Intersections event

Intersections Chairperson Jennie Purnell talks with African and African Diaspora Studies Director C. Shawn McGuffey. (Peter Julian)

The African and African Diaspora Studies program took center stage in Gasson 100 on February 4 at the third of four “Forefront Socials,” an Intersections program designed to encourage greater ties between Boston College faculty and their respective disciplines, and with the overall University mission of formative education.

AADS, elevated to a major this past fall and celebrating its golden anniversary, plays a critical, two-way role at BC, noted program director C. Shawn McGuffey, an associate professor of sociology. Students of African descent can feel isolated, he explained, and when there are incidents of racist behavior on campus, “the AADS office provides a safe place for black students and their allies to gather, to see themselves reflected in the space.

“We also connect AADS to Boston’s black communities in Roxbury, Dorchester, Mattapan, and Jamaica Plain through our courses and activities to better understand local pan-African histories and experiences,” he added.

When asked by a faculty member for suggestions on effectively integrating AADS issues and themes into another discipline, McGuffey said a Carroll School of Management class studying the 2009 recession could examine its disproportionate impact on black Americans, or a Connell School of Nursing professor might give a detailed description of the effect of violence and neglect on the human body—he cited the case of Michael Brown, the unarmed black teenager from Ferguson, Mo., who was shot and killed, and whose body was left unattended for four hours in the sun.

Reflecting on the event, McGuffey said, “The core of AADS is interdisciplinary, and we look forward to working with other programs and departments so that we can encourage students to think about intellectual intersections across the University and in their everyday lives.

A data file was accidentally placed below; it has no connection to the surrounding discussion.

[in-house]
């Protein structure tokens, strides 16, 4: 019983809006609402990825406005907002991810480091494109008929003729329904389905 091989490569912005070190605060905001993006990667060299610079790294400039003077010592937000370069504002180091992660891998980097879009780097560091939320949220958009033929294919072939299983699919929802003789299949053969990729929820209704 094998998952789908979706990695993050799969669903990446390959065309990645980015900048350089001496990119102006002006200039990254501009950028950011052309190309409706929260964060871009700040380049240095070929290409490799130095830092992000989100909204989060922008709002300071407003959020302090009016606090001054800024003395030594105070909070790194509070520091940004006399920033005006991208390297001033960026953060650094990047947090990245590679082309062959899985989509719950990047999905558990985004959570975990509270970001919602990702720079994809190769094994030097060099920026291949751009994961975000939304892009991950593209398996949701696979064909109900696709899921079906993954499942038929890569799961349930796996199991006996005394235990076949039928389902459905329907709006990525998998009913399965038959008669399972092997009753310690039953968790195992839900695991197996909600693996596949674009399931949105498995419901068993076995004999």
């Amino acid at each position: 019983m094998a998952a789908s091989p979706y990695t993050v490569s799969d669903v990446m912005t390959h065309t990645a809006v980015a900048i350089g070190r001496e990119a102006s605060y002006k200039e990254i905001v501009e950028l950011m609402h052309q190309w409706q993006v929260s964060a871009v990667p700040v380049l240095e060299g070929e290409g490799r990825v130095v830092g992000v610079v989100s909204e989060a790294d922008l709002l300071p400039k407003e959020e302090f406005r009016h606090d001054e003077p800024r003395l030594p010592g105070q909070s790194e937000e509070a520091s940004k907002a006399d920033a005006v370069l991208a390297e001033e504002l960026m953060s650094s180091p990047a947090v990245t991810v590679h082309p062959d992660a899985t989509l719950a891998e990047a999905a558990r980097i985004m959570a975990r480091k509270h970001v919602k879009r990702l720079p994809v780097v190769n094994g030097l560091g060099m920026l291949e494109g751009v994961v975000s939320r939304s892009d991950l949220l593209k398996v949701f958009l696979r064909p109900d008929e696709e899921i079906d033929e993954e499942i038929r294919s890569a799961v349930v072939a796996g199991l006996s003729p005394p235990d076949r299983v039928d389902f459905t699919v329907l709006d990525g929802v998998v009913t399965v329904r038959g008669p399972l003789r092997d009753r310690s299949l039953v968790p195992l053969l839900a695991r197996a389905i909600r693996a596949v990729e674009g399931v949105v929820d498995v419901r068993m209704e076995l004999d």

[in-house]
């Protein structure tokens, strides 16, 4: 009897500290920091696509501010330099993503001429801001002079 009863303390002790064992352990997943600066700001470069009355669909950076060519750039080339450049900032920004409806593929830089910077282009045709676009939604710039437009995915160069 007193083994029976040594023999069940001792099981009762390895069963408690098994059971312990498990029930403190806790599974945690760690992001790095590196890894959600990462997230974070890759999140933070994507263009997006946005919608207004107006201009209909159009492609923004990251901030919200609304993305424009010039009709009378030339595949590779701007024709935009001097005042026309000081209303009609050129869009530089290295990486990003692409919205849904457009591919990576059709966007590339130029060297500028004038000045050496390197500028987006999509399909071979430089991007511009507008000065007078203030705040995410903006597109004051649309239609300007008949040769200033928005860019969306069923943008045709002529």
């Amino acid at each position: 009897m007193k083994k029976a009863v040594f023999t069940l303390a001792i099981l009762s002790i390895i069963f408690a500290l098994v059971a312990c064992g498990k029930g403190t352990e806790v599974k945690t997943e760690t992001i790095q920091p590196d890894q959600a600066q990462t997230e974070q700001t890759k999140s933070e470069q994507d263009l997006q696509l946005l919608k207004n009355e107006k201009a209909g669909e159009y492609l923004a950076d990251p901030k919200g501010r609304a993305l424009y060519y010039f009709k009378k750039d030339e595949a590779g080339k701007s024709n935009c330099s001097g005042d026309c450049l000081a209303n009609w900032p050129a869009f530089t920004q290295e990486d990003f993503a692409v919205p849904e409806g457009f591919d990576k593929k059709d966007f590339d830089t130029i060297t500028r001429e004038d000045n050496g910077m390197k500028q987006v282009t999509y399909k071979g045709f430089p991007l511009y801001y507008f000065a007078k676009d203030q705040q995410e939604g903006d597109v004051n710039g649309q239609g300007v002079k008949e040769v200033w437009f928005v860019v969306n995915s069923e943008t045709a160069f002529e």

“Cultivating connections across disciplines and across schools can bolster our joint mission of developing smart, thoughtful, and ethical citizens of the world with an eye towards personal discernment and social justice.”

The “Forefront Social” is one of four initiatives annually organized by Intersections, a program of University Mission and Ministry, which helps faculty and staff explore BC’s Jesuit and Catholic mission while fostering a spirit of University citizenship that strengthens the institution. Intersections was founded in 2001 by Joseph A. Appleyard, S.J., the former vice president for University Mission and Ministry, and the late Howard J. Gray, S.J., the former director of the Center for Ignatian Spirituality.

“We are particularly interested in featuring professors who have been successful at integrating BC’s mission into their work in innovative and interesting ways,” said current Intersections Executive Director Burt Howell.  “The University is specialized, by nature, so we work to bring a more holistic and interconnected approach that blends the concerns of faculty disciplines with broader questions of personhood, social responsibility, and transcendent meaning.”

Phil Gloudemans | University Communications | February 2020